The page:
Andrea del Sarto (1486-1530)
Get a Del Sarto Certificate of Authenticity for your painting (COA) for your Del Sarto drawing.
For all your Del Sarto artworks you need a Certificate of Authenticity (COA) in order to sell, to insure or to donate for a tax deduction.
We have been authenticating Del Sarto and issuing certificates of authenticity since 2002. We are recognized Del Sarto experts and Del Sarto certified appraisers. We issue COAs and appraisals for all Del Sarto artworks.
Our Del Sarto paintings and drawings authentications are accepted and respected worldwide.
Each COA is backed by in-depth research and analysis authentication reports.
The Del Sarto certificates of authenticity we issue are based on solid, reliable and fully referenced art investigations, authentication research, analytical work and forensic studies.
We are available to examine your Del Sarto painting or drawing anywhere in the world.
You will generally receive your certificates of authenticity and authentication report within two weeks. Some complicated cases with difficult to research Del Sarto paintings or drawings take longer.
Our clients include Del Sarto collectors, investors, tax authorities, insurance adjusters, appraisers, valuers, auctioneers, Federal agencies and many law firms.
We perform Andrea del Sarto art authentication, appraisal, certificates of authenticity (COA), analysis, research, scientific tests, full art authentications. We will help you sell your Andrea del Sarto or we will sell it for you.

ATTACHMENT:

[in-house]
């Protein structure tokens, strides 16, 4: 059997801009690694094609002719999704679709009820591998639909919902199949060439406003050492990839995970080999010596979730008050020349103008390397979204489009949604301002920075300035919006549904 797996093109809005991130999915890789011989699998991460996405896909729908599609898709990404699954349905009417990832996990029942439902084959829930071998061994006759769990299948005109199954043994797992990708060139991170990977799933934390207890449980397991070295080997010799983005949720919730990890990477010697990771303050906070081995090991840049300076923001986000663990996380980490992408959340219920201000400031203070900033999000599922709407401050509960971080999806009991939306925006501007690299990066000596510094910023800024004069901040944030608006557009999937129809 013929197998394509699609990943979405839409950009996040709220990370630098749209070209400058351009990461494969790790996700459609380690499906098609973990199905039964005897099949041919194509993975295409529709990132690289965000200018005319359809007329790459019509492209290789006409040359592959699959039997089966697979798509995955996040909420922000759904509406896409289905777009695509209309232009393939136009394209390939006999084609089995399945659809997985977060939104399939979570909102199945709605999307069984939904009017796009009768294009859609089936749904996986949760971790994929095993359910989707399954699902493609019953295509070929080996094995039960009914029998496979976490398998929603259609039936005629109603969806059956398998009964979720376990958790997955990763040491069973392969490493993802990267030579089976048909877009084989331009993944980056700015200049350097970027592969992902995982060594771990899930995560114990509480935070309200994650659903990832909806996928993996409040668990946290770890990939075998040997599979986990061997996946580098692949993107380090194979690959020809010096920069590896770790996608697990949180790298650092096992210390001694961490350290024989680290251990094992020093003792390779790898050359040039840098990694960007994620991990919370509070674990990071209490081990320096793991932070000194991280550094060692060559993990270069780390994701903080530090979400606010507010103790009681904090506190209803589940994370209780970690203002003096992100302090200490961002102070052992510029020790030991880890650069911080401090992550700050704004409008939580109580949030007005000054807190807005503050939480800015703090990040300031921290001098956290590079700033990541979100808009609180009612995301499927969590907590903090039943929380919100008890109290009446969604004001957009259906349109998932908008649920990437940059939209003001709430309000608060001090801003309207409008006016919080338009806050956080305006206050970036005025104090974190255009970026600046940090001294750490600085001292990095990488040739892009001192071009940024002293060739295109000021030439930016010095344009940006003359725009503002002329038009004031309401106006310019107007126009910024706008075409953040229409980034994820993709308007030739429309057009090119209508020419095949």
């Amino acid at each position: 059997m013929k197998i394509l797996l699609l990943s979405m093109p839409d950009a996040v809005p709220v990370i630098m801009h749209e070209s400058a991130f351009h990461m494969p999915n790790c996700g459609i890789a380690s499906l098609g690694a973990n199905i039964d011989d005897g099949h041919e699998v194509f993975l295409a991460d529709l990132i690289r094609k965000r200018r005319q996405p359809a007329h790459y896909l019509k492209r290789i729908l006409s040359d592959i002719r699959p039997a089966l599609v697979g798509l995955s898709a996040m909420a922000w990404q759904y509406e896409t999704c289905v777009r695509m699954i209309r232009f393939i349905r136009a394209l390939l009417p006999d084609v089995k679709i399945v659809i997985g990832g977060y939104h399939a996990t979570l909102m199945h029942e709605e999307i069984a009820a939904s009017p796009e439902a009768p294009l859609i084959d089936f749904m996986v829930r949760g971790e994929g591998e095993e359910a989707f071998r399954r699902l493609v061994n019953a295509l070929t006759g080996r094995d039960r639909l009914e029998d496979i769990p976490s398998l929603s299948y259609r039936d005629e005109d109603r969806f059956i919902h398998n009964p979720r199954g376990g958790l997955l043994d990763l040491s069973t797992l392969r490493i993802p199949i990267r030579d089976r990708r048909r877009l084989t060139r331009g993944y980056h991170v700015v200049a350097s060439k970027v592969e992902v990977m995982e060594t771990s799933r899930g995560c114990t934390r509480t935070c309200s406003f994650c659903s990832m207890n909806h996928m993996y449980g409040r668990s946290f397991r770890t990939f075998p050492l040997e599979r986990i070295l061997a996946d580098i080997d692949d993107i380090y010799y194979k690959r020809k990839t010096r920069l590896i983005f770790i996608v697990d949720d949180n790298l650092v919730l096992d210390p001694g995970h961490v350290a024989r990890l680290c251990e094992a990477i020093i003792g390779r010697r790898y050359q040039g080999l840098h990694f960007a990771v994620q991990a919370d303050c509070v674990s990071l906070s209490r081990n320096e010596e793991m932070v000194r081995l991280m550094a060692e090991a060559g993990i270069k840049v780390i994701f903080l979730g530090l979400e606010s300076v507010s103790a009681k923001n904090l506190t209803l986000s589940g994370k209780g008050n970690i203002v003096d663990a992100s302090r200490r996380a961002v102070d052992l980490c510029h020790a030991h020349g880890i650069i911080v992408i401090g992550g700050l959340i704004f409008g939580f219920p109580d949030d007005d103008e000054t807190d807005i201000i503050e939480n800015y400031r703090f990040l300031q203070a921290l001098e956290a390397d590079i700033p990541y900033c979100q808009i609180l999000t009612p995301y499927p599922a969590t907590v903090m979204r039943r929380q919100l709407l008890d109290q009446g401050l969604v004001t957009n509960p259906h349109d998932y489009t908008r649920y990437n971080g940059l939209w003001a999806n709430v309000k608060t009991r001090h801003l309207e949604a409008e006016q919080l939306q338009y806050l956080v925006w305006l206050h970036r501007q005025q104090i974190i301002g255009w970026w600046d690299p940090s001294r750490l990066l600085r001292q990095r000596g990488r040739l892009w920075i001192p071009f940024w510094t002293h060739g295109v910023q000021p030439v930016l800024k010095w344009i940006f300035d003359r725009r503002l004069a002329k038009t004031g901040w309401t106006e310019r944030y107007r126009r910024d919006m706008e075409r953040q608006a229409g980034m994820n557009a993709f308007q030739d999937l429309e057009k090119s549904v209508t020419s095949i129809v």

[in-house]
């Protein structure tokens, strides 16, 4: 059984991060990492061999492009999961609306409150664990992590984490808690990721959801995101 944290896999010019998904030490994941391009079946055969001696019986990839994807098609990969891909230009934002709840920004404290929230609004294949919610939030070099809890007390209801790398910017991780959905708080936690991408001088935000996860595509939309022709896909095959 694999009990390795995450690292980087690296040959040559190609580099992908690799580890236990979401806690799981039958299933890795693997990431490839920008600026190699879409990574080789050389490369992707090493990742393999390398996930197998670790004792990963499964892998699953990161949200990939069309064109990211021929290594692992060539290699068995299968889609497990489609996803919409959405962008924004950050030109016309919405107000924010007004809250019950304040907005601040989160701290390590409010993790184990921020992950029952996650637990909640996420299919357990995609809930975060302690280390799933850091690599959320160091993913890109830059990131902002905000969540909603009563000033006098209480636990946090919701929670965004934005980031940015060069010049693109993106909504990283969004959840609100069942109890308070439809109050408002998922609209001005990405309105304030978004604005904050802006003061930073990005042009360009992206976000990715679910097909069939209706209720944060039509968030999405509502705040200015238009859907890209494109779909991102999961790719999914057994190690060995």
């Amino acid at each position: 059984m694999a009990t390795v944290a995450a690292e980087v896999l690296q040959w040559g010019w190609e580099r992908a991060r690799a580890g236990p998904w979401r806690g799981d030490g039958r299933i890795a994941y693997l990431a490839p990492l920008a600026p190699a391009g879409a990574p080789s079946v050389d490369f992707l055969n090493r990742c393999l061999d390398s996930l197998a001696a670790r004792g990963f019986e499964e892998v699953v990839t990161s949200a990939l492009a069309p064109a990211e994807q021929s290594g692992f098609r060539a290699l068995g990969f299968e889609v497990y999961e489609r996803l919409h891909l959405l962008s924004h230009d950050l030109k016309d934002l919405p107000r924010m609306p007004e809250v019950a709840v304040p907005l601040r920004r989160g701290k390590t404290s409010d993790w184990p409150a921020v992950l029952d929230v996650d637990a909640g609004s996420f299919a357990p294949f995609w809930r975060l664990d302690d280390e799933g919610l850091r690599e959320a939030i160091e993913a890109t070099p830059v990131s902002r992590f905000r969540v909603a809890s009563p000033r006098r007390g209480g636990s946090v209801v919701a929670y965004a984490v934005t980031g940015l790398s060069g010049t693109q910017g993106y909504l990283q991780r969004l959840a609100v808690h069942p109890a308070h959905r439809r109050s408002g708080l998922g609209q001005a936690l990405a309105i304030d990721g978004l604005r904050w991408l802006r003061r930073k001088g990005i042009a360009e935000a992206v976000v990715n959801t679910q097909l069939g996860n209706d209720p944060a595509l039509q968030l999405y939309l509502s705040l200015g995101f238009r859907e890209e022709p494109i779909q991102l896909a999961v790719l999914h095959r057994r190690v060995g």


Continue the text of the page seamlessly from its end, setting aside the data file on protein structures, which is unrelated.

Andrea del Sarto was one of the most accomplished draftsmen of the High Renaissance and one of its most significant painters. He spent his entire life, in Florence, except for a year in France. His father was a tailor, hence the nickname “del Sarto’ which means of the tailor.
Del Sarto’s studio was among the most prolific of the early 16th century producing hundreds of drawings and paintings. Del Sarto trained under Piero di Cosimo and other eminent artists of his time. His art shows exposure to the work of Raphael and Fra Bartolommeo, his contemporaries in Florence. Among del Sarto’s influences was Leonardo da Vinci, from whom he adopted the technique sfumato, which means the blending of colors so that they subtly mesh with each other like smoke. But del Sarto used warmer, more mellow tones than Leonardo.
Andrea del Sarto’s students included Pontormo, Squazzella, Fiorentino, Salviati, del Conte, and del Buda. His student, Giorgio Vasari, caused a scandal about del Sarto. Vasari vilified del Sarto’s wealthy wife (the widow Lucrezia del Fede), and her supposed malign influence on del Sarto. Most of these accusations have been proven false, and they were taken out of later editions of Vasari’s account of del Sarto’s life. Vasari’s gossip, however, did influence Ernest Jones, a student of Freud, who in 1913 wrote about the deleterious influence of the dominant Lucrezia on the art of del Sarto, and also the poet Robert Browning who wrote on a similar theme in 1855. By the mid-20th century, however, del Sarto’s reputation was restored.
Del Sarto is renowned for his altarpieces (among them The Madonna of the Harpies, now at the Uffizi in Florence), and frescoes, prominent examples of which are in Florence at Chiostro dello Scalzo and SS Annunziata. Del Sarto’s portraits are also considered among the outstanding examples from the first part of the 16th century.
A painting Madonna and Child by Andrea del Sarto was rediscovered in 2001 after having disappeared in 1649. It was one of the last paintings completed by del Sarto before he died in 1530. The painting is currently in a private collection.
Please contact Art Experts if you have any questions about your del Sarto drawing or painting.